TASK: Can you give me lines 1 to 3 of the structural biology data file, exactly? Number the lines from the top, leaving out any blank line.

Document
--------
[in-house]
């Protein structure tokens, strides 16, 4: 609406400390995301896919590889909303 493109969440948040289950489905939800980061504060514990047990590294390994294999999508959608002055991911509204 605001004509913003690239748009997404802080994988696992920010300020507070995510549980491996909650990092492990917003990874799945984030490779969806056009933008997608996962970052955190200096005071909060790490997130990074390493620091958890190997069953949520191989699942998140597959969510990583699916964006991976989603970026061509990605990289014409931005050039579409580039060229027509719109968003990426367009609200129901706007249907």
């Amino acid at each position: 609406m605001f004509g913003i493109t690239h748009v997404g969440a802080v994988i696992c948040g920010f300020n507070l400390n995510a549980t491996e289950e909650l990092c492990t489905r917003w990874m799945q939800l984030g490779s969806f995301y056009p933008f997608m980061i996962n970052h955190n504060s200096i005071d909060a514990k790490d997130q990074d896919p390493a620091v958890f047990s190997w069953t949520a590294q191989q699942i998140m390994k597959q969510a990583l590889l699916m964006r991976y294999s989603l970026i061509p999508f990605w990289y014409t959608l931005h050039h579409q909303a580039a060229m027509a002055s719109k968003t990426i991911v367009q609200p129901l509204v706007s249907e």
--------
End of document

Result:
[in-house]
């Protein structure tokens, strides 16, 4: 609406400390995301896919590889909303 493109969440948040289950489905939800980061504060514990047990590294390994294999999508959608002055991911509204 605001004509913003690239748009997404802080994988696992920010300020507070995510549980491996909650990092492990917003990874799945984030490779969806056009933008997608996962970052955190200096005071909060790490997130990074390493620091958890190997069953949520191989699942998140597959969510990583699916964006991976989603970026061509990605990289014409931005050039579409580039060229027509719109968003990426367009609200129901706007249907």
């Amino acid at each position: 609406m605001f004509g913003i493109t690239h748009v997404g969440a802080v994988i696992c948040g920010f300020n507070l400390n995510a549980t491996e289950e909650l990092c492990t489905r917003w990874m799945q939800l984030g490779s969806f995301y056009p933008f997608m980061i996962n970052h955190n504060s200096i005071d909060a514990k790490d997130q990074d896919p390493a620091v958890f047990s190997w069953t949520a590294q191989q699942i998140m390994k597959q969510a990583l590889l699916m964006r991976y294999s989603l970026i061509p999508f990605w990289y014409t959608l931005h050039h579409q909303a580039a060229m027509a002055s719109k968003t990426i991911v367009q609200p129901l509204v706007s249907e």